As you will remember, I found two errors, one on each side of the knife near the choil, which simply appeared like the factory sharpener engaged the edge with some hesitation. It resulted in an imperfect looking bevel, and clearly not as sharp.

Additionally, there was a 5/8 inch section on the left side of the edge, directly in front of the choil which didn't even meet the edge.

So, reluctantly, my work tonight--nearly two hours--was spent making initial cuts, re-freezing the knife, making more cuts, re-freezing, switching to a final stone, breaking the working burr and checking the progress. In other words, simple repairs, on a new knife. All of this work was done on the professional model Edge Pro sharpening system.

The driving force was obvious. You cannot schedule an emergency, and this is a knife with one purpose only. This is a self defense knife. It is not for opening UPS boxes, or boosting your ego as a drawer queen. This is a weapon for facing an aggressor in an armed struggle, possibly taking a life to save a life.

No section of the blade can be ignored or devalued. Every section of the knife must be razor sharp. It must be perfect.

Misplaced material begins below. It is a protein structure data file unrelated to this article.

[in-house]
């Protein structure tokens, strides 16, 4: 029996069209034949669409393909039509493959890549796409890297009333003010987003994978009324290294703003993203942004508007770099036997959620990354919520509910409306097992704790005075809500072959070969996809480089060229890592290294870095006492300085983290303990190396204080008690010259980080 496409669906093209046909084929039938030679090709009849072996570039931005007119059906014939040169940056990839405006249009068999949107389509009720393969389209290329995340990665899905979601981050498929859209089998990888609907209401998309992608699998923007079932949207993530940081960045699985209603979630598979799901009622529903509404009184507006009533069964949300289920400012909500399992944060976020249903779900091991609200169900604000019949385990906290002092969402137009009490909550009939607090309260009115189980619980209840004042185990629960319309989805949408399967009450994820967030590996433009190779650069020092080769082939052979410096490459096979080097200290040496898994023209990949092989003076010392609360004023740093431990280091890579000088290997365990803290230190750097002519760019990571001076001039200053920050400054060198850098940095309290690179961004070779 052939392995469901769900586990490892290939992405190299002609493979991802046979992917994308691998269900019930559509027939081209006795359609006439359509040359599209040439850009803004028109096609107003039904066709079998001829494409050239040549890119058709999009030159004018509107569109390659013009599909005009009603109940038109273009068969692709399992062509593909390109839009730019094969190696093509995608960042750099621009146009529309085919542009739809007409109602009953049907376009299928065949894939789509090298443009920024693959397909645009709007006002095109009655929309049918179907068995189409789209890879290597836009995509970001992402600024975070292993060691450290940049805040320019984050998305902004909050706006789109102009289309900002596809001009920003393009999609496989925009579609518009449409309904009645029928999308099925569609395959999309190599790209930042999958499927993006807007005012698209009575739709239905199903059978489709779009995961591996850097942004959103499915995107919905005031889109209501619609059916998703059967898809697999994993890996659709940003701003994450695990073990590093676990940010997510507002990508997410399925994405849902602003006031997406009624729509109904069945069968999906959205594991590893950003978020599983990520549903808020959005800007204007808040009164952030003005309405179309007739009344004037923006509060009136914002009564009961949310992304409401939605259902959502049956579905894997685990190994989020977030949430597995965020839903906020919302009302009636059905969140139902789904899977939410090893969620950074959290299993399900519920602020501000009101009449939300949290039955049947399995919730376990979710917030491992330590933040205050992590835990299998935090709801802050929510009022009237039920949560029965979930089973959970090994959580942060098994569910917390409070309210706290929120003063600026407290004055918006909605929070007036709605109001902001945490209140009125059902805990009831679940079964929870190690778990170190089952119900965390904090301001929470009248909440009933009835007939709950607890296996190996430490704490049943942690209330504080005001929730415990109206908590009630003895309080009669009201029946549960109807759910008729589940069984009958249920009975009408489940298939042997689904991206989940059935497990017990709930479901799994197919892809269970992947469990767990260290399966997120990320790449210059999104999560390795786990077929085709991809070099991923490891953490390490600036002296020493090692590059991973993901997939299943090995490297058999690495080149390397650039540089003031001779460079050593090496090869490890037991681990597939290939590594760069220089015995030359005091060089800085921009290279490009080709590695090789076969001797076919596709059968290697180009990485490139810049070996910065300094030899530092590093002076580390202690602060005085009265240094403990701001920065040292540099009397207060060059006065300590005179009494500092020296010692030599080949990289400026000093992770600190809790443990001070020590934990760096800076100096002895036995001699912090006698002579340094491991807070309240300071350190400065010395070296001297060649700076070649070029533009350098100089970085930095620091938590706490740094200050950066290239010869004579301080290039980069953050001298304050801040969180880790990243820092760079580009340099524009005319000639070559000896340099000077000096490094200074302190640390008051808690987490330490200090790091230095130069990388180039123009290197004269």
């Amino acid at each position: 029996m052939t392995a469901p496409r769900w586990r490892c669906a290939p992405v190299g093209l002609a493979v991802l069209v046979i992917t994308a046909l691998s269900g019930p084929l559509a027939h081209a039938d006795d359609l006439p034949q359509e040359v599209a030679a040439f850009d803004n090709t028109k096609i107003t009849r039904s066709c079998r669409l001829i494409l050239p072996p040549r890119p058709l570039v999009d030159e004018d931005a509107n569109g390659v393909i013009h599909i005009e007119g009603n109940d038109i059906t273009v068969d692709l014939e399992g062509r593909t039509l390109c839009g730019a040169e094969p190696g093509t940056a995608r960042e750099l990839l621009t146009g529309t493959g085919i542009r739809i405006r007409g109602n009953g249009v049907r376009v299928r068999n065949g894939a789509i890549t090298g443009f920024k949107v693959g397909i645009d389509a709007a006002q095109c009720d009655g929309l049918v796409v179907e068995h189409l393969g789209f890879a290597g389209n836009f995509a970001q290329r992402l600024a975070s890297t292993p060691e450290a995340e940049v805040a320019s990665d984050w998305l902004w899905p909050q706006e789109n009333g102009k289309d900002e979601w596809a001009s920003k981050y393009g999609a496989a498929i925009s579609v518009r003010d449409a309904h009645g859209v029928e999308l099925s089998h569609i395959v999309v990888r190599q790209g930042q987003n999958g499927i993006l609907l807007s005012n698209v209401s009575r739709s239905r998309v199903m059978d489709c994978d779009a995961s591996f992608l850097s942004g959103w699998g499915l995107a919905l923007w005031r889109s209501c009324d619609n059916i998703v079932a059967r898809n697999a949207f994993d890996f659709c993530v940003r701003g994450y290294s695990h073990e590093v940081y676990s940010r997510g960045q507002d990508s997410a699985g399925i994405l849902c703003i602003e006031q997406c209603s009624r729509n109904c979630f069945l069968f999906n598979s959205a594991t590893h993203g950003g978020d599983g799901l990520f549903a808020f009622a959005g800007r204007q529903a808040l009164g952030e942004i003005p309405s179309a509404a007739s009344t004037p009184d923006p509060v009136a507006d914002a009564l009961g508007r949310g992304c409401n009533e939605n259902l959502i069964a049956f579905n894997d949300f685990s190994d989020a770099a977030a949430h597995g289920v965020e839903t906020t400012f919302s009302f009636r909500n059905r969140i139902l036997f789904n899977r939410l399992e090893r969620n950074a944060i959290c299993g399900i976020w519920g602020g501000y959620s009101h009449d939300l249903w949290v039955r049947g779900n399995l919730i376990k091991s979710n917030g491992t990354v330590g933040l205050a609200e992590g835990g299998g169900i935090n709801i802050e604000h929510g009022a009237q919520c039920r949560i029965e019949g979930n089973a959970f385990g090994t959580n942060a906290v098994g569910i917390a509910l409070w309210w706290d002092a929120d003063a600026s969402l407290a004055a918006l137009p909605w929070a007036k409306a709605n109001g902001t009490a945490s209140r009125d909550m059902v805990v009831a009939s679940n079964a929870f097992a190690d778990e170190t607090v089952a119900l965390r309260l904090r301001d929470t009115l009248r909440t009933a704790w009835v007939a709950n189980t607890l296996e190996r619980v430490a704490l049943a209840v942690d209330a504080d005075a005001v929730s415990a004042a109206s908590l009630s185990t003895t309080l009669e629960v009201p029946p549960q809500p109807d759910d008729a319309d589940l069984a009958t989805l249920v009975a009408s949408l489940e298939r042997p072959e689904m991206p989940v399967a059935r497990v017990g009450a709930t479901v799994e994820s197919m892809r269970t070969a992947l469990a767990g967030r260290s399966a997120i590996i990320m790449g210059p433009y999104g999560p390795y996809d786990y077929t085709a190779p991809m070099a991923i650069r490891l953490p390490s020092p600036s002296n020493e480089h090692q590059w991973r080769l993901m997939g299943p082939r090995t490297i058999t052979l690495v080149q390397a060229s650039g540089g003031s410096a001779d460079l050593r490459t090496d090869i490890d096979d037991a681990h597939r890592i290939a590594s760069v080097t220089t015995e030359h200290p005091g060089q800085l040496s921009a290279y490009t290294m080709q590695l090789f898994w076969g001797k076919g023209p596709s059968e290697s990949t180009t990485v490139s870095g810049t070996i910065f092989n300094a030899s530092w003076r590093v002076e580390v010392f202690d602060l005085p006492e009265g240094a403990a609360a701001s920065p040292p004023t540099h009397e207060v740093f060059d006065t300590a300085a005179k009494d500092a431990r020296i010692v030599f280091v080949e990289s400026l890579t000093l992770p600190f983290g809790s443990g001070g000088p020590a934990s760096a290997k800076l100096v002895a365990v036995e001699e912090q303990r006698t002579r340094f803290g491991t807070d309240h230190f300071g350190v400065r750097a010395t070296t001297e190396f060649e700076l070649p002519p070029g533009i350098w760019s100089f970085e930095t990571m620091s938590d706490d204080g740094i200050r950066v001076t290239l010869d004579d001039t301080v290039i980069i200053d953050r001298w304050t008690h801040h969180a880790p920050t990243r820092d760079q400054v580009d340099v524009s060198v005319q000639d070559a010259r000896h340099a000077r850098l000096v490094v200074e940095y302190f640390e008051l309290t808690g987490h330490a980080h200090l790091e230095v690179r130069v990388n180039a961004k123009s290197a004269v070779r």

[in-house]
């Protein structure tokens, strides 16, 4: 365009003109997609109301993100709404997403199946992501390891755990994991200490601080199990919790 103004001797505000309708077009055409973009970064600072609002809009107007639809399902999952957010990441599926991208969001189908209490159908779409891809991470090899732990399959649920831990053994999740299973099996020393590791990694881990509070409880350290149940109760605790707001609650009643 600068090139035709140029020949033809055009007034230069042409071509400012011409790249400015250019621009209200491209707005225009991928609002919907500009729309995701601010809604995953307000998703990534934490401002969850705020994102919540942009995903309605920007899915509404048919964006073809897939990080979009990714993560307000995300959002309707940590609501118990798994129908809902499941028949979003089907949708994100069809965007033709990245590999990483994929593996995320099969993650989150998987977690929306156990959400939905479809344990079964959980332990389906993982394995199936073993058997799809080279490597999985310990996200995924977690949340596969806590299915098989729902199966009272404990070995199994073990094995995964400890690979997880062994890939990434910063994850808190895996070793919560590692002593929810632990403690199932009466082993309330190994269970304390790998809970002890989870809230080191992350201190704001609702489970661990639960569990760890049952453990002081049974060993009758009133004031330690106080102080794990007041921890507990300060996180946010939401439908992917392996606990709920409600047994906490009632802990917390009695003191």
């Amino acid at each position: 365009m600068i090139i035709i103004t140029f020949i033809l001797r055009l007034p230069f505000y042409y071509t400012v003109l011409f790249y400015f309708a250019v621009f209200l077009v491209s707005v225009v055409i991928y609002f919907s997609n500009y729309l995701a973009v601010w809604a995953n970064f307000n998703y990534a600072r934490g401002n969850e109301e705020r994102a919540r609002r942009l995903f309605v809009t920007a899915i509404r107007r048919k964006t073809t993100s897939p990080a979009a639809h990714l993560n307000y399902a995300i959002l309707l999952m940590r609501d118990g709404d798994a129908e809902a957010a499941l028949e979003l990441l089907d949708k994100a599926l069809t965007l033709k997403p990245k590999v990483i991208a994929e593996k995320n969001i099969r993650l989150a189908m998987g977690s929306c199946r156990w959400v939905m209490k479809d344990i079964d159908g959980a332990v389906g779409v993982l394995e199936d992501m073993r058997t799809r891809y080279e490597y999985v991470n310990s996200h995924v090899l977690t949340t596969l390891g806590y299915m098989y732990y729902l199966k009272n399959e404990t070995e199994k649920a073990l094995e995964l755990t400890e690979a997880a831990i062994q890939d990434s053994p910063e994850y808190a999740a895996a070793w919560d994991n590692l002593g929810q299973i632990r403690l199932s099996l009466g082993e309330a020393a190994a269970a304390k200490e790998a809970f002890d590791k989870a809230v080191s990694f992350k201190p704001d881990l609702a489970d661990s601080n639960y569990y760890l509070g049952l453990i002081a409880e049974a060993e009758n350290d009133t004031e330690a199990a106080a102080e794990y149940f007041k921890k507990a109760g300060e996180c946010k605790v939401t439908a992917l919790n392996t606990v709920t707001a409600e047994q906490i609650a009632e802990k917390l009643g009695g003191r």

Only the belly was done tonight, not the tanto edge. No paste, glass or tapes were even mounted for polish. However, to gauge progress, I sliced a piece of newsprint, in both directions of the bias. Even in this rough condition, it sliced effortlessly. I even took a picture of the slice marks if you want to see them.

The knife is now back in the freezer. Possibly for two days.

The Tourist
June 29, 2008, 01:19 AM
The Konjo project has been completed. It is sharp, perfect and polished.

June 29, 2008, 01:53 AM
Well now we know why the freezing works - and you found out a secret! Title a thread with a CS knife and talk about me and I won't come near it! :D

The Tourist
June 29, 2008, 02:42 AM
My wife had not seen the knife, both the edge and the decorative part of the blade are mirrors which don't do well in a pic. She was stunned.

It's done, I'm greatful. One of my high-end collectors want to hang it in his den with his previous knife collection.

cracked butt
June 29, 2008, 11:35 PM
What does freezing the blade do?


June 29, 2008, 11:48 PM
There's an article on this in Blade this month - Tourist knew that freezing the knife helped him sharpen it but none of us knew why. It turns out that freezing it raises the Rockwell Hardness temporarily, so it's harder which winds up helping him.